Keeping these characteristics in mind, why would anyone join a cult anyway? In the case of Don simply put, vulnerability!  At the time of his joining the cult Donald was already in many ways not living as a part of a normal societal structure. He had gone through years of drug abuse, being a hippy, anti-war activism during Viet Nam, and just before joining the COG attempting to live a life away from society by living in the country wanting to hunt and grow his own food. Much of the life he had been living could have been considered deviant behavior and he was a social outcast. He was ripe for the picking when approached by the group and was told that their group was just what he needed. He was told about a Jesus that was a social outcast just like him, a “weirdy beardy” hippy who was not to be found in any of society’s churches, but in the confines of their communes. Needless to say Don liked what he heard and made the decision to join the COG and go to live in one of their homes.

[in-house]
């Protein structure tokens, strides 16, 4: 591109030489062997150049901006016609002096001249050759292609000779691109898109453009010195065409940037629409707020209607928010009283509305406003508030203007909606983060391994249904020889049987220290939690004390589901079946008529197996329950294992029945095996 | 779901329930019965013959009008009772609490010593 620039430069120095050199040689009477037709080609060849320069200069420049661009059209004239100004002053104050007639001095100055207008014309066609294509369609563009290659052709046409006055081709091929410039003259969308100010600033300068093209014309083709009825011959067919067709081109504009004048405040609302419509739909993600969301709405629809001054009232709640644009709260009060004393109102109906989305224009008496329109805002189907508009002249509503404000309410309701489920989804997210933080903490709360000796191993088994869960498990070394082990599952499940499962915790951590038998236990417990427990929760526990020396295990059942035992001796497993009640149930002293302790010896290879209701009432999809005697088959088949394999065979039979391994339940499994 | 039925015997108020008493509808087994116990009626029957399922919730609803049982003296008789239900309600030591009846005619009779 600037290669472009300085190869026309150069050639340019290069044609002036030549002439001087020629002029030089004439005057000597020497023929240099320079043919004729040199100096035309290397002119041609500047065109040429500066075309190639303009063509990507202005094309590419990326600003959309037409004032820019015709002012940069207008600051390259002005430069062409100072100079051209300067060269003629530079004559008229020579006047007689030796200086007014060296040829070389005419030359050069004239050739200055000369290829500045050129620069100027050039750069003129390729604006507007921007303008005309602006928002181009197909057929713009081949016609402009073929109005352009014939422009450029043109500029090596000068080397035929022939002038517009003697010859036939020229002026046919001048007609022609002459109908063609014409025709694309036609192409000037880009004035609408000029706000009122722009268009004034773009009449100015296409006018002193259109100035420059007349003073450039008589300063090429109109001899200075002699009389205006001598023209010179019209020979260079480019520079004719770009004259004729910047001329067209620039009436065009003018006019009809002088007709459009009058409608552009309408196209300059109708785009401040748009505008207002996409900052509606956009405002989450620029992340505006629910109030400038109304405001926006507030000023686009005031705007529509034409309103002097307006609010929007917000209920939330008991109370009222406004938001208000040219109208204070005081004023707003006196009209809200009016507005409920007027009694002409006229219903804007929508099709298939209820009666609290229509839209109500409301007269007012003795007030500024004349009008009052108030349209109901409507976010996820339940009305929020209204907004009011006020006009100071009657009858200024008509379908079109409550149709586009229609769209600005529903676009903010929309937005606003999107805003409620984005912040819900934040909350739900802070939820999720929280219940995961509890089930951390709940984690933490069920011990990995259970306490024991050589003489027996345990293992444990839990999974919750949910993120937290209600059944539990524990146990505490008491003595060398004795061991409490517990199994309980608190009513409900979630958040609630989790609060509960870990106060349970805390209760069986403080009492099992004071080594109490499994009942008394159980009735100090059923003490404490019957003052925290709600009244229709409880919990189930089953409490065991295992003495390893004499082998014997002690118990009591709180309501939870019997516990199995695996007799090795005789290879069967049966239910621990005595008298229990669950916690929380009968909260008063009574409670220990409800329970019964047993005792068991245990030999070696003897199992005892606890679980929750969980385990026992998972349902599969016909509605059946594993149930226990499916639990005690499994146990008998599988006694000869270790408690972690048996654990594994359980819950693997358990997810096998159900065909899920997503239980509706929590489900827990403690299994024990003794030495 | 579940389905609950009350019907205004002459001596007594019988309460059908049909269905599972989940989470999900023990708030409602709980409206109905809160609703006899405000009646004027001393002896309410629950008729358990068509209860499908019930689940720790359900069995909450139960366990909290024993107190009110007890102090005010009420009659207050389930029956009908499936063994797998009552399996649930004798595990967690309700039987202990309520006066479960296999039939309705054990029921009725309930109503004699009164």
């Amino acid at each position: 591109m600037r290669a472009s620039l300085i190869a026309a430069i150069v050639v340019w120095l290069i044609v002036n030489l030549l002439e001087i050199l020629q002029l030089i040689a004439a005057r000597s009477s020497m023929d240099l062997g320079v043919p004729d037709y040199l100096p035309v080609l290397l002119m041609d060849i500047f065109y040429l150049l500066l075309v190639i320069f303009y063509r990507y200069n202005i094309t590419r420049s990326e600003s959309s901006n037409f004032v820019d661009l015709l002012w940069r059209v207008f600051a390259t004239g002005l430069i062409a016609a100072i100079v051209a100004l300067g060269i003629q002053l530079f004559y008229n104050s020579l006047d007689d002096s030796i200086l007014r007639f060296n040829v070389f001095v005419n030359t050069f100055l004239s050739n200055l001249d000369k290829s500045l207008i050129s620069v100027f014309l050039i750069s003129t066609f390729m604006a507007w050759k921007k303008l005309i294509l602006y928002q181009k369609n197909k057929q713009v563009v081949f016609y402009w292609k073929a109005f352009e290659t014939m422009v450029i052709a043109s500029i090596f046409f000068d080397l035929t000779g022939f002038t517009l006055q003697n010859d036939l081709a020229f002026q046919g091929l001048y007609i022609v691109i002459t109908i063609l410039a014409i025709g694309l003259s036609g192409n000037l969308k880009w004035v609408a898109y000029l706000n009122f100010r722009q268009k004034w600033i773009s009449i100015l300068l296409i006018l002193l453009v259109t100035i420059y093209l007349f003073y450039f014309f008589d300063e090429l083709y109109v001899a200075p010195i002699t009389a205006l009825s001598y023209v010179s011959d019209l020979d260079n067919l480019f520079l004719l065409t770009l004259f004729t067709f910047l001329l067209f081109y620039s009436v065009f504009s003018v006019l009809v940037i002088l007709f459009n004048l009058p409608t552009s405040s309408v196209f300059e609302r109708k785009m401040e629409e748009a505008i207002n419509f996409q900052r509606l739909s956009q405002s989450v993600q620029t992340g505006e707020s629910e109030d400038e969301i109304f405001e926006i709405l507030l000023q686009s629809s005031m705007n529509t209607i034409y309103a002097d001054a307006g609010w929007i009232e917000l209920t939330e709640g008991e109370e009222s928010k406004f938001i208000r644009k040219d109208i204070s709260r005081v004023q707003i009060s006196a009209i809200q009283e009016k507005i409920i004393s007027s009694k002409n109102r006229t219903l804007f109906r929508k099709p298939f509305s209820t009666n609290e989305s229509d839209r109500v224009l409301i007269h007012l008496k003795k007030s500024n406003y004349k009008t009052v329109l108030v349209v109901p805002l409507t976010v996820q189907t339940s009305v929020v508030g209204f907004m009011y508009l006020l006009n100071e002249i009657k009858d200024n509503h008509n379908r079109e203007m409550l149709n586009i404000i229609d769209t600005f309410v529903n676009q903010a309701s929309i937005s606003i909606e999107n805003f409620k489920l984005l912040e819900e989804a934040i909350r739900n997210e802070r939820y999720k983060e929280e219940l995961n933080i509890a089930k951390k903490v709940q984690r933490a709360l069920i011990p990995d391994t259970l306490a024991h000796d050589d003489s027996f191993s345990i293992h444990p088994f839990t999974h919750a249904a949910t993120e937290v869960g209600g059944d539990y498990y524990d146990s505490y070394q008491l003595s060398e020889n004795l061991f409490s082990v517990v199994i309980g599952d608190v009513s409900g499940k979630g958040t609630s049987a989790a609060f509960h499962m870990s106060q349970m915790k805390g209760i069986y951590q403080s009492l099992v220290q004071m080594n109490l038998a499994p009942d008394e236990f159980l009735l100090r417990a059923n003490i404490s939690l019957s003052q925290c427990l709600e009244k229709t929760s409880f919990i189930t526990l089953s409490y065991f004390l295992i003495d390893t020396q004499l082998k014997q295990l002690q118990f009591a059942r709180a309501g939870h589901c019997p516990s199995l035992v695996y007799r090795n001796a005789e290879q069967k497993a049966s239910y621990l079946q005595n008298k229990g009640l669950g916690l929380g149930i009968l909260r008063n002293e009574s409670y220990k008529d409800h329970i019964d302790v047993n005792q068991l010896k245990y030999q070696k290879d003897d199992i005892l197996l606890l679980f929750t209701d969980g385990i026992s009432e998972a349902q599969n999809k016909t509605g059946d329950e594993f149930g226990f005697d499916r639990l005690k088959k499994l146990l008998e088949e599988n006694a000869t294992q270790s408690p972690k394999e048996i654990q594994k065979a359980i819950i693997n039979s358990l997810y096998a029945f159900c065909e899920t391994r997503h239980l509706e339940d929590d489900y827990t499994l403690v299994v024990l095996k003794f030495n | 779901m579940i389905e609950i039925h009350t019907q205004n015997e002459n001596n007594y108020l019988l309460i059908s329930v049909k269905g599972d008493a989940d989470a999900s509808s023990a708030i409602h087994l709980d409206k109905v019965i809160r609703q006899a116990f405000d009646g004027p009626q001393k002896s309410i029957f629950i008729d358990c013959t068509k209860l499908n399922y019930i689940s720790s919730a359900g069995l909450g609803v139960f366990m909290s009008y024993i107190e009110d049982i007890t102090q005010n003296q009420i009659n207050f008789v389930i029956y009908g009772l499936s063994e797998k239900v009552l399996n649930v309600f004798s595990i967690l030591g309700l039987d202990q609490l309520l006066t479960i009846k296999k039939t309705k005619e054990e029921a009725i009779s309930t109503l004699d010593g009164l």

Upon joining the process began to re-socialize Don into a new way of living and a new way of thinking. Already un-trusting of the establishment of that time, the cult built on that when referring to the world outside the cult as “the system” and the people in it as the “systemites”. If you have a job other than working for God in the cult you have a “system job”. With this our cult characteristics are coming to view. The re-wiring of Don’s thinking was done very subtlety to begin with using scripture memorization. One might ask, What’s wrong with that? Many scriptures were learned, but many were not in context. For example, in the book of Matthew there is a verse that says something like; a man’s enemies will be those who are in his own house. (Matthew 10:36) This was used to smooth over the thinking when cult members received opposition from their families when they found out their loved one had joined a cult. Communication with members of one’s “flesh family” was discouraged and in some cases prohibited to prevent any outside influence coming to cult members. Communication was encouraged if there could be some monetary gain to come from it. As referred to in the cult this was called “spoiling Egypt”, as this was from the life you left behind and now that you were n the cult you were in the “Promised Land.” Readers are again encouraged to keep in mind the cult characteristics previously stated.